Author: Lauren Oliver
Length: 496 Pages
Challenge(s): Off The Self
Buy the Book: Amazon
What if you had only one day to live? What would you do? Who would you kiss? And how far would you go to save your own life?This novel is unique in the fact that the narrator, Samantha Kingston, is telling the story from the both the dead and the living -- the reader is more or less going through the story seeing how she develops through various revelations. Sam and her friends are at the top of the totem poll, and basically it seems that everyone either wants to be them or be friends with them... and then those who don't are deemed social outcasts by the clique for one reason or another. The story gets interesting when they decide to go to party, and on the way back the unthinkable happens: they swerve and the car crashes and Sam wakes up the next morning reliving the day before -- every single part of it. At first she thinks everything was just a dream, but once it all repeats itself again and again she realizes there's more to it than she had previously thought. She realizes there's something she must do, something to learn.
Samantha Kingston has it all: the world's most crush-worthy boyfriend, three amazing best friends, and first pick of everything at Thomas Jefferson High—from the best table in the cafeteria to the choicest parking spot. Friday, February 12, should be just another day in her charmed life.
Instead, it turns out to be her last.
Then she gets a second chance. Seven chances, in fact. Reliving her last day during one miraculous week, she will untangle the mystery surrounding her death—and discover the true value of everything she is in danger of losing.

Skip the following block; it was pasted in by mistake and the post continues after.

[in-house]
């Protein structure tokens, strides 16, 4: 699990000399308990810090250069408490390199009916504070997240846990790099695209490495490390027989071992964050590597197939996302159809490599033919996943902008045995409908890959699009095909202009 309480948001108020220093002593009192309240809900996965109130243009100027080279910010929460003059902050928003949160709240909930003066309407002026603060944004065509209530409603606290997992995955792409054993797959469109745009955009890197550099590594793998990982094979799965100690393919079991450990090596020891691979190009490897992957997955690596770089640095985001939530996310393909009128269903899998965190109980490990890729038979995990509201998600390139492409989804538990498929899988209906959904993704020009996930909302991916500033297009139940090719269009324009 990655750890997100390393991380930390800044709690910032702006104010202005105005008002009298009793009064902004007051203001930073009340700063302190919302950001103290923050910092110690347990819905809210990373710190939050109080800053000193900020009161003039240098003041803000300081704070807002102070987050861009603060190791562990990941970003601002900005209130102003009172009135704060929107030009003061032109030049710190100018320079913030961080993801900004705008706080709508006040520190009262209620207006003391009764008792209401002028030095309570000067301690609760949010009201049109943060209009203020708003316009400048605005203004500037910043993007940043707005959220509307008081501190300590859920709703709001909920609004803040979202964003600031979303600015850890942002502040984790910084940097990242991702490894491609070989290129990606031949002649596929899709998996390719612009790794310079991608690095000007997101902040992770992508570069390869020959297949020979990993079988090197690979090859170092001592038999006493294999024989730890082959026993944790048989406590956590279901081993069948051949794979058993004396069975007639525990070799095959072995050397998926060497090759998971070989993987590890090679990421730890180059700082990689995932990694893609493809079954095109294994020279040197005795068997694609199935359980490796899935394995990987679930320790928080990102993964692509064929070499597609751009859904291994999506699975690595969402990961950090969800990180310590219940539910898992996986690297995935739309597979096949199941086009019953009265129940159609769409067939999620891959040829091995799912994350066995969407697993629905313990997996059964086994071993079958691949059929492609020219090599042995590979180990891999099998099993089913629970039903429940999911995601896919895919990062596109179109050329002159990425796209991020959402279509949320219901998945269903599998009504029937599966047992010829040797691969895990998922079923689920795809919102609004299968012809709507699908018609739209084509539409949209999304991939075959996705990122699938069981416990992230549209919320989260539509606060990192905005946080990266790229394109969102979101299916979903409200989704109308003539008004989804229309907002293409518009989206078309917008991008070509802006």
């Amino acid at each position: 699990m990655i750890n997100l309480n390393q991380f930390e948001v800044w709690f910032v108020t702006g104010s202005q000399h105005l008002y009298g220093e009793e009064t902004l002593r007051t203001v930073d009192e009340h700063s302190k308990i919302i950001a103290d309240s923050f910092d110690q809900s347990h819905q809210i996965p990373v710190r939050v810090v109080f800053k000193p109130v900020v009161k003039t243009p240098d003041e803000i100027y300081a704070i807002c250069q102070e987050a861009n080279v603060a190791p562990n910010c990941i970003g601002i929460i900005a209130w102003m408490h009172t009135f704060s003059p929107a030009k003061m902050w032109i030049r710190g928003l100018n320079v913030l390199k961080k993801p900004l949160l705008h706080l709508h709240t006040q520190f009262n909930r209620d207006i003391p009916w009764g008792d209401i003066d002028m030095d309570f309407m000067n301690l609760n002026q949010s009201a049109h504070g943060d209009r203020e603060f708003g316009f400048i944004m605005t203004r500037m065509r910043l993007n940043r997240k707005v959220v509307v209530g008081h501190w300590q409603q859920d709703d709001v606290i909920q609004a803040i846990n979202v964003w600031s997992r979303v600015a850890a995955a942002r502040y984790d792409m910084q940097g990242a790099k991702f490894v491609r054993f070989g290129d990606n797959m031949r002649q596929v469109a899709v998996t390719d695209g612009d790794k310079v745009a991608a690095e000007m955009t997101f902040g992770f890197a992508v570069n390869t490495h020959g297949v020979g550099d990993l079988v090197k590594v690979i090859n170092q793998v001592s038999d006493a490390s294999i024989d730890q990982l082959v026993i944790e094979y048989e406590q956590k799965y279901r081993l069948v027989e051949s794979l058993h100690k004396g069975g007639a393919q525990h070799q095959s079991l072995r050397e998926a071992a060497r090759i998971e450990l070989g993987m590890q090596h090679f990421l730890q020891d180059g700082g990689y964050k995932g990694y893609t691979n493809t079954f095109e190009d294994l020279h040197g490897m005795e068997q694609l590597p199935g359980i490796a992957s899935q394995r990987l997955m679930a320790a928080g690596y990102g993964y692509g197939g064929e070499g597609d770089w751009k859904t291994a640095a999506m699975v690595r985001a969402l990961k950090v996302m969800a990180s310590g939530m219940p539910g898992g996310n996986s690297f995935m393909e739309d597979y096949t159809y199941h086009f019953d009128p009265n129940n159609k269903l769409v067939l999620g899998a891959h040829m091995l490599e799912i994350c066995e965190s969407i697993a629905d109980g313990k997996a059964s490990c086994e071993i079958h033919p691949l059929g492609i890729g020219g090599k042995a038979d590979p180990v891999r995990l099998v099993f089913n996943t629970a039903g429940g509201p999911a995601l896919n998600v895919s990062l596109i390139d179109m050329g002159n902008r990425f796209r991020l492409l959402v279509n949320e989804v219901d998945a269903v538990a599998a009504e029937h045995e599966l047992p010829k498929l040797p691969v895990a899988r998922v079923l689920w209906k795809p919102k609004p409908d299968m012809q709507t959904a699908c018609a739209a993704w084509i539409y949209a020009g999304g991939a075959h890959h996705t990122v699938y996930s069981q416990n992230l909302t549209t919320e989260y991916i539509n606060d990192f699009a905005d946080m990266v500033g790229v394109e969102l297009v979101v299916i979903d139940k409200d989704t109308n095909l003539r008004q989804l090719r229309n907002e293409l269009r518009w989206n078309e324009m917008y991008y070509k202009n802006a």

Overall I thought this book was okay. I thought this novel depicted teenage girls extremely well... to the point that I sincerely struggled getting into it. Sam and her friends were the shallow, insecure, and slightly elitist popular girls on the top of the social pyramid, which is the exact reason I struggled with this book at first (these are not the type of girls I relate to). I rarely read anything from this type of character's perspective. Overall I decided it wasn't necessarily a bad thing, just a huge change-up from what I'm used to (you can read this as differently from "my personal taste"). If anything I would have liked to see Sam be a bit stronger and believe in herself. The parts I liked the most about her was when she thought about how much she had loved riding horses, or spending time with her sister, ultimately the things that made her, her. That's the girl I would have rather be reading about, which by the end of the story is what I got.
Of all the characters I loved Kent the most. I loved him due to the fact he has the quirky, smart, and own drummer type personality. I like when people don't conform, it's a breath of fresh air. He was sort of the anchor of change in this book… and I enjoyed that fact. If anything… I would have loved to see more of him.
My last comment was the repetitive nature of the story. Now, don't get me wrong, I love the concept. I like the idea of someone reliving their last day and learning something from it. The downside is that the length… slowly made this repetitive factor age, to the point I wish it had been slightly condensed in the middle. I think it was stretched just a little too much, but not enough to make me put down the book. Each day was a new lesson or idea that helped Sam get to where she needed to be by the end of the story.
In the end I thought this novel as a whole was pretty okay (as stated previously, I know, I know). I didn't enjoy it as much as I had anticipated (based off of everything I heard and reviews I read) but I enjoyed it enough that I don't feel like I wasted my time. The opening was great, and the ending had the closure I needed to feel that a resolution, a point, was made -- which is a novel like this is important to me.
So, have you read Before I Fall? Agree? Disagree? Feel free to let me know in the comments, I respond to everyone. Have a great evening!